One of the major drawbacks of rooting your phone these days is losing access to certain apps. Ones that work with secure data, such as your bank details, often won’t run on rooted devices, although that hasn’t stopped the development community from finding ways around this. However, it seems that Google is now wise to the latest trick and will be updating its server side system to prevent rooters from using app like Android Pay.
Highly regarded developer Chainfire came up with a root method that avoids tampering with the /System memory partition, meaning that the method didn’t trigger SafetyNet detection used by apps including Android Pay. This weekend through, Google appears to have begun rolling out a server side update to counteract this exploit, which is disabling use of SafetyNet protected apps even when using this root method. As this update is being applied to the off-device servers, there’s nothing that root users can do about it. The jig is up, at least for now.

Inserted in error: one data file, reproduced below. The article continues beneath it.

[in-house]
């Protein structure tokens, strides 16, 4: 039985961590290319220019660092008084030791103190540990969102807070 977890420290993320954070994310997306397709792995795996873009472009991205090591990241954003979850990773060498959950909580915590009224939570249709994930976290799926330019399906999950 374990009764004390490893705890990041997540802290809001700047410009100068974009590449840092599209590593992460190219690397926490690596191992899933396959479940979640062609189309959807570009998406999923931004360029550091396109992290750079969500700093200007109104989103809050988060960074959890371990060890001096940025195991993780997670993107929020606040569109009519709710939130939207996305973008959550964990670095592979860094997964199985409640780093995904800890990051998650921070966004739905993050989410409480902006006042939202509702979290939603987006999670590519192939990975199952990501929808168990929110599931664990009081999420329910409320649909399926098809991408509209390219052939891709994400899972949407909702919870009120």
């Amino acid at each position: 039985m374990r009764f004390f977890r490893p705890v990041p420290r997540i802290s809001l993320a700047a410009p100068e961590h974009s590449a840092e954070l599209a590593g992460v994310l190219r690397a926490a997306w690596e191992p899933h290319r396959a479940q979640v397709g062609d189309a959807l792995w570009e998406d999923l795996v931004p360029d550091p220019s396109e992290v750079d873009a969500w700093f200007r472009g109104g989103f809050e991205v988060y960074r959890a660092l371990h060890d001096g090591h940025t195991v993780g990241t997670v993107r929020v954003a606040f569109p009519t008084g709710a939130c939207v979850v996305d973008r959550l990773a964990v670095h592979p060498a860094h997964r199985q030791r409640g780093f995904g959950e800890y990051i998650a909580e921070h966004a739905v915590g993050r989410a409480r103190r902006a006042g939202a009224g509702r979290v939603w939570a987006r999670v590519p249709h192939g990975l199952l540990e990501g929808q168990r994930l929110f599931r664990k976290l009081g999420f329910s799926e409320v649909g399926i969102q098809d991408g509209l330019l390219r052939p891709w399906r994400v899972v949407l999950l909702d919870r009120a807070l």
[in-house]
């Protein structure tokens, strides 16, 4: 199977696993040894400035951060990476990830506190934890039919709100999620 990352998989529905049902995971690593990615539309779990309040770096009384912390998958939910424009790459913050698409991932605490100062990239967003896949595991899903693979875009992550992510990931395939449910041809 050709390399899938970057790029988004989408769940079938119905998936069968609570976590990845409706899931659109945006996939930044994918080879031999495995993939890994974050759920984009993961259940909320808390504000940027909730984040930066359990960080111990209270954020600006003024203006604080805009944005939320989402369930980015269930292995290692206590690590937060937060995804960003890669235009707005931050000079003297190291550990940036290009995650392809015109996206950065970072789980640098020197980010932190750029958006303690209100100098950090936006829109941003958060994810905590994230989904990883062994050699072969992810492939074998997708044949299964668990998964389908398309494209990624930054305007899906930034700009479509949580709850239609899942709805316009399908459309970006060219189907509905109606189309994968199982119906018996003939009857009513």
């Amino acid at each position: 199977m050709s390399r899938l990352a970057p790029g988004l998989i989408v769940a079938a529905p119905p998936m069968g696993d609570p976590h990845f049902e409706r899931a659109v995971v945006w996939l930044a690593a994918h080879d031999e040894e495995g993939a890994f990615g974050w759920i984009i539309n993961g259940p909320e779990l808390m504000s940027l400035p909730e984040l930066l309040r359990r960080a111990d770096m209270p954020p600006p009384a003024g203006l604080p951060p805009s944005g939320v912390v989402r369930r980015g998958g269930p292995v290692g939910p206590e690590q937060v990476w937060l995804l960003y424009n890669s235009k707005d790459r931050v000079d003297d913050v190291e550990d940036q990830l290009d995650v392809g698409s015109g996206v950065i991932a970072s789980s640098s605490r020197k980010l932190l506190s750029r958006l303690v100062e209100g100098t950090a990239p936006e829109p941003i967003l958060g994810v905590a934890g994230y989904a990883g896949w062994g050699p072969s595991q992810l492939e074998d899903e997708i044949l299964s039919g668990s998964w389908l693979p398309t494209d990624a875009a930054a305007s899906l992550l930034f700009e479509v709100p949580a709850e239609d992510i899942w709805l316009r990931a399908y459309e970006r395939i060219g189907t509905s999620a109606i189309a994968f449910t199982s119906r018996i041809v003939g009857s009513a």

With increasingly tight security, app restrictions and regular Android security exploits that need patching, rooting seems like more of a hassle these days. Fortunately, users who want to regain full access to apps like Android Pay can simply unroot their device or even go back to a stock ROM image.